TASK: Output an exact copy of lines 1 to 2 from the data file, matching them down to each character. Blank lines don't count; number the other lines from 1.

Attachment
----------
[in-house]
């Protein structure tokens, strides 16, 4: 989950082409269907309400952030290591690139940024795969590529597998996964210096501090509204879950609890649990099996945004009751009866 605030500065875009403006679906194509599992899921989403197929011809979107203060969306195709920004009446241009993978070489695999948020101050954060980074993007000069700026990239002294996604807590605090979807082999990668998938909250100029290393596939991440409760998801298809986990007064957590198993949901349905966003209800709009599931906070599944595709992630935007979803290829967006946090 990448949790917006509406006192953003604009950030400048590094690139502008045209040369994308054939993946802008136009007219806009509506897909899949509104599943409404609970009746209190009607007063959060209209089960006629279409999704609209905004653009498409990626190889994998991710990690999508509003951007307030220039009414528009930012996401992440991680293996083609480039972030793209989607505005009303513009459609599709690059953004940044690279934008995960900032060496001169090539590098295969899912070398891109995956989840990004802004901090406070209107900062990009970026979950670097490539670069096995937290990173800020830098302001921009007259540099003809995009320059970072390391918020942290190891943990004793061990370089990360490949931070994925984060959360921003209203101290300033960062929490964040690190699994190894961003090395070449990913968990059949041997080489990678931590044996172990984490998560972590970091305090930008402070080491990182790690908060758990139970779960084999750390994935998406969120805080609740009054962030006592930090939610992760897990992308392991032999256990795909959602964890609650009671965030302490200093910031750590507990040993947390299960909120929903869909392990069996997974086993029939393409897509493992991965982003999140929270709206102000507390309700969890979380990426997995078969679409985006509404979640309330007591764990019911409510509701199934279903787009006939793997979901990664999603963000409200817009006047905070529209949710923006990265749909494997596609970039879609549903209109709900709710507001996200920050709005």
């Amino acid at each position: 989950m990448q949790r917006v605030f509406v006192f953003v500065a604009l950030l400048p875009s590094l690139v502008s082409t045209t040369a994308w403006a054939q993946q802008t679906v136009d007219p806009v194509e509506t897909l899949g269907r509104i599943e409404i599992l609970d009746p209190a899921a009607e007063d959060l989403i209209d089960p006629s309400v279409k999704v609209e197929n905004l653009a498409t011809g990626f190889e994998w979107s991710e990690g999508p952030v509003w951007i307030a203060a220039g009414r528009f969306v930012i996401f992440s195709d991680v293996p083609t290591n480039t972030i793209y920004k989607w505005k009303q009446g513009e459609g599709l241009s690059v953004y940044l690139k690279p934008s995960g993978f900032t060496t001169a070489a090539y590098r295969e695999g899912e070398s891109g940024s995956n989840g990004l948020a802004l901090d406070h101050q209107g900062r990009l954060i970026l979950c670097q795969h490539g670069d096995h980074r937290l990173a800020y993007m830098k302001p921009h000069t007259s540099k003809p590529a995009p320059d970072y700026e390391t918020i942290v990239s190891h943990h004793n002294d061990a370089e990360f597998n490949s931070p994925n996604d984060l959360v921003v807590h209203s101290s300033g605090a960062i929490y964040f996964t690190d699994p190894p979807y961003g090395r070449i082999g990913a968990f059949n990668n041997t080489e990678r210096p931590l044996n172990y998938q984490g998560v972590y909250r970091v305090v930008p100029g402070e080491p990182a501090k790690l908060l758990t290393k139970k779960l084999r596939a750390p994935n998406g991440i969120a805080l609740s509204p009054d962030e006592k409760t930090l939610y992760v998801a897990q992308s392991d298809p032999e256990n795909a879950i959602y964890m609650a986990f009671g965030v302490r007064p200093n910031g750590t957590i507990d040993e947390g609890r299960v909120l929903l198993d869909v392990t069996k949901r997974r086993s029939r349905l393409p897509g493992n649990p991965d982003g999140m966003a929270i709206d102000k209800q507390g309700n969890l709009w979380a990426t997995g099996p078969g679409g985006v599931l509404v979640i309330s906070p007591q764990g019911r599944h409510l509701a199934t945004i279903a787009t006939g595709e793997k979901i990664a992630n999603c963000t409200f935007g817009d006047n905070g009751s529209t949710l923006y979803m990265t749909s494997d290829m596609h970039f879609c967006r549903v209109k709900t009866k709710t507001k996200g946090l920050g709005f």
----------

[in-house]
């Protein structure tokens, strides 16, 4: 989950082409269907309400952030290591690139940024795969590529597998996964210096501090509204879950609890649990099996945004009751009866 605030500065875009403006679906194509599992899921989403197929011809979107203060969306195709920004009446241009993978070489695999948020101050954060980074993007000069700026990239002294996604807590605090979807082999990668998938909250100029290393596939991440409760998801298809986990007064957590198993949901349905966003209800709009599931906070599944595709992630935007979803290829967006946090 990448949790917006509406006192953003604009950030400048590094690139502008045209040369994308054939993946802008136009007219806009509506897909899949509104599943409404609970009746209190009607007063959060209209089960006629279409999704609209905004653009498409990626190889994998991710990690999508509003951007307030220039009414528009930012996401992440991680293996083609480039972030793209989607505005009303513009459609599709690059953004940044690279934008995960900032060496001169090539590098295969899912070398891109995956989840990004802004901090406070209107900062990009970026979950670097490539670069096995937290990173800020830098302001921009007259540099003809995009320059970072390391918020942290190891943990004793061990370089990360490949931070994925984060959360921003209203101290300033960062929490964040690190699994190894961003090395070449990913968990059949041997080489990678931590044996172990984490998560972590970091305090930008402070080491990182790690908060758990139970779960084999750390994935998406969120805080609740009054962030006592930090939610992760897990992308392991032999256990795909959602964890609650009671965030302490200093910031750590507990040993947390299960909120929903869909392990069996997974086993029939393409897509493992991965982003999140929270709206102000507390309700969890979380990426997995078969679409985006509404979640309330007591764990019911409510509701199934279903787009006939793997979901990664999603963000409200817009006047905070529209949710923006990265749909494997596609970039879609549903209109709900709710507001996200920050709005």